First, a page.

And, of course, in all of this excitement Judd and Jamie may well have lost Bobby Jon’s vote if one only makes it to the end. He would know he only could be voted out if they went along with the way the votes went. They should have thrown their votes in Danni’s direction, particularly if they had designs on uniting with Bobby Jon. If they really had some strategic acumen, when the decision earlier was made to go with Gary they should have argued for Danni as a backup choice so in case Gary had won immunity or come up with the idol they still could have protected Bobby John.
Now at eight, any underlying power struggle in the majority should manifest itself in the choice of who to send off next. Again, the majority really cannot shift at this point because there would need to be three defectors from it. So unless Rafe wants to abandon the Twins and make an unexpected, risky move to join Gary and Danni, this won’t happen (but if Rafe could do this, he may well end up in the final three with Gary and Danni’s help). Simply, Rafe will have gained the upper hand if he can get Jamie off (although he has complicated this task by giving Jamie the impression that he would not vote him off), while Gary going would favor the Twins (Stephenie has reasons for either – breaking up the Twins but making her more vulnerable in midgame, as opposed to keeping them and using them as a bulwark but then risking letting them go to far and ousting her at endgame.)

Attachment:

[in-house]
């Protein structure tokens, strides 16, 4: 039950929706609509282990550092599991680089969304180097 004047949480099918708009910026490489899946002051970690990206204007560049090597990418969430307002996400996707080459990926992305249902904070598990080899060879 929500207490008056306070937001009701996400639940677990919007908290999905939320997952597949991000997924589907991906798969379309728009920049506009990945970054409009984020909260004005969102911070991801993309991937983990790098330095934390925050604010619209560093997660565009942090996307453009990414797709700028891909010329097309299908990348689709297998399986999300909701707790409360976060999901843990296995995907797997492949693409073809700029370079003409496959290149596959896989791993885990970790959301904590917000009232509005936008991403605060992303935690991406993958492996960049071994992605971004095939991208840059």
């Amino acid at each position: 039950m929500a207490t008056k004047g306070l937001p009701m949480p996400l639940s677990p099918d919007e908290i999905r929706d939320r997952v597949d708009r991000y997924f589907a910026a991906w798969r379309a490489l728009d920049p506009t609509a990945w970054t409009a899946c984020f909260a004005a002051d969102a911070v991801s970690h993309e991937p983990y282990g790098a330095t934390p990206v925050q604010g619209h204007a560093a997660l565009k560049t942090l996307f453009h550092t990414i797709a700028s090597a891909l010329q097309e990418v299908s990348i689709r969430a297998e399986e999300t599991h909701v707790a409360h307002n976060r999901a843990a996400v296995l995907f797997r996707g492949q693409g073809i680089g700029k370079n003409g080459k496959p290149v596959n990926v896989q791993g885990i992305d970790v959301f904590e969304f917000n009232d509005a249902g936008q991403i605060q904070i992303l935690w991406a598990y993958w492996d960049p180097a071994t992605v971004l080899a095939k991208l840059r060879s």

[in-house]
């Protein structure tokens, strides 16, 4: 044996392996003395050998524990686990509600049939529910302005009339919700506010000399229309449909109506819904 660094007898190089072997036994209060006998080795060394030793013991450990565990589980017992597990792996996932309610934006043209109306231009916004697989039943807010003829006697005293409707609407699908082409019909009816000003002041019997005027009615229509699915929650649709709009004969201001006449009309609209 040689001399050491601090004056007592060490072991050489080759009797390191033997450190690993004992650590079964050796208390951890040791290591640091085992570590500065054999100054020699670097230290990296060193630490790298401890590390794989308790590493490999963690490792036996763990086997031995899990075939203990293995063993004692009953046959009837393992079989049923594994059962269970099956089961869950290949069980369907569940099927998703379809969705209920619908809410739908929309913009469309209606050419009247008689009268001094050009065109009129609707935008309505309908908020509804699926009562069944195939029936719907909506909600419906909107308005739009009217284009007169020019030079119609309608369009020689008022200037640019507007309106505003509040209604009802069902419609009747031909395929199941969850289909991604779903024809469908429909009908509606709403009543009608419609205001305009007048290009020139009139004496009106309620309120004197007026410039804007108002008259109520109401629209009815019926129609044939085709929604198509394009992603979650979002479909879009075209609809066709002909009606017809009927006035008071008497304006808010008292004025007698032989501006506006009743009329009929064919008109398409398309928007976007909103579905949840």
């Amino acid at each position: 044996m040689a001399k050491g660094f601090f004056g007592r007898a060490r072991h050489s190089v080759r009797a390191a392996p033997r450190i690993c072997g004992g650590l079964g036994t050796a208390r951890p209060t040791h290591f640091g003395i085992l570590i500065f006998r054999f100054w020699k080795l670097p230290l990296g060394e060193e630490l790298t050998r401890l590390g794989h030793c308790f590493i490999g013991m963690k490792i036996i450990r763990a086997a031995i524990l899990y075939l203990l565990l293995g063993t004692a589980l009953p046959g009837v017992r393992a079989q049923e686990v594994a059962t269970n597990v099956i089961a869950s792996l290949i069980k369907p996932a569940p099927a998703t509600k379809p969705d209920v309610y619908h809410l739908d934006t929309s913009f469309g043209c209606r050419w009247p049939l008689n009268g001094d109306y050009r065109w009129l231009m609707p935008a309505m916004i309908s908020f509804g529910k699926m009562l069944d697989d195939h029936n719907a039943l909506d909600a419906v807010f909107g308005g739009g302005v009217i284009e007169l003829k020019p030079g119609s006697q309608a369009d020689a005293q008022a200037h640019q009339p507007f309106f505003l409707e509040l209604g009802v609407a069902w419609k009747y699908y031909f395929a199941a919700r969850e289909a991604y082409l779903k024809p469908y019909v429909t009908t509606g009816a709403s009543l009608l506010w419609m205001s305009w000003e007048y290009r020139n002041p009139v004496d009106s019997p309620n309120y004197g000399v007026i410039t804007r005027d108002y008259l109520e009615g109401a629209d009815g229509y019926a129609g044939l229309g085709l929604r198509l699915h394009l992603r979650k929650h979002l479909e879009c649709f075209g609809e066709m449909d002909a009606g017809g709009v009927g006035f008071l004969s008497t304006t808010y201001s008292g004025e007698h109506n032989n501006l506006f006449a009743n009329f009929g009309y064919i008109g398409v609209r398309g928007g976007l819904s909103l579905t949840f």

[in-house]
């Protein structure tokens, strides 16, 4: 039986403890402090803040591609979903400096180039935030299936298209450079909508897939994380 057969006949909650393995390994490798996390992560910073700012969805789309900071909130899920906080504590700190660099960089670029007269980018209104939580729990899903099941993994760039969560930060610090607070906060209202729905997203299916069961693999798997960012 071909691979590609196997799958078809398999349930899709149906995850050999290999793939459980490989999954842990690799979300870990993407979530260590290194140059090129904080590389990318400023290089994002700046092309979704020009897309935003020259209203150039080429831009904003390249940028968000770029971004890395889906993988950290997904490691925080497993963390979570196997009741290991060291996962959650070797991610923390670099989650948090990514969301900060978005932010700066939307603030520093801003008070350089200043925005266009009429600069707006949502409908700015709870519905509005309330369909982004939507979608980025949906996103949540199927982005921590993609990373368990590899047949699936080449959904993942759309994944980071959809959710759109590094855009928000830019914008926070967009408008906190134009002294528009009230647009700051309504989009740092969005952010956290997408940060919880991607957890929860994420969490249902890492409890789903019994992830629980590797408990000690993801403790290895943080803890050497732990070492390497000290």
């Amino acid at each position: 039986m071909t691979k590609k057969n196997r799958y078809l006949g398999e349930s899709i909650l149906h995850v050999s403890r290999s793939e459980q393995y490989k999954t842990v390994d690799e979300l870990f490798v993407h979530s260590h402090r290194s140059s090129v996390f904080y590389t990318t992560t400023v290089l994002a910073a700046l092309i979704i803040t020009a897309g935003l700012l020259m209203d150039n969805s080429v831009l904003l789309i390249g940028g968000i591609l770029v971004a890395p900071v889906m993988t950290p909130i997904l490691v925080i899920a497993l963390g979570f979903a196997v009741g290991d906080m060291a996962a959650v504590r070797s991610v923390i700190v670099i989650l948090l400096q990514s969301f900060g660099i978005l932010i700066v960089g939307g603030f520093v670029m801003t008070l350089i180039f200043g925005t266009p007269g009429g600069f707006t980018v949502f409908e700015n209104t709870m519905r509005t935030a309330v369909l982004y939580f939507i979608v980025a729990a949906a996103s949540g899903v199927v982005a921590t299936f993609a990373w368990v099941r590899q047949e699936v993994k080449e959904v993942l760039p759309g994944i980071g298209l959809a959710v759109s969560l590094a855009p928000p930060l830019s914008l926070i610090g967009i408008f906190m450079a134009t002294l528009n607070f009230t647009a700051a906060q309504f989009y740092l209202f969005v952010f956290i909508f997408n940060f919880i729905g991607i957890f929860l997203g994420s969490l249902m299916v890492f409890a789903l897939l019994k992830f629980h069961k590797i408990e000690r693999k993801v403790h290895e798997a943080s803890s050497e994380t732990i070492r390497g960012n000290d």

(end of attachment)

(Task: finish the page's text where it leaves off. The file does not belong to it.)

In short, at eight a tempo move should emerge, and then at seven a player or players with superior strategic skills will light the blue touch paper and dynamite the peloton. That is, if such a player exists which is yet to be shown this season.
If you haven’t already done so, make sure to check out the other Episode 9 columns already posted:
Jeffrey D. Sadow is an associate professor of political science at Louisiana State University in Shreveport where he teaches, among other things, classes in international politics, international organizations, and diplomatic history. He has published in the area of gaming simulations in international politics.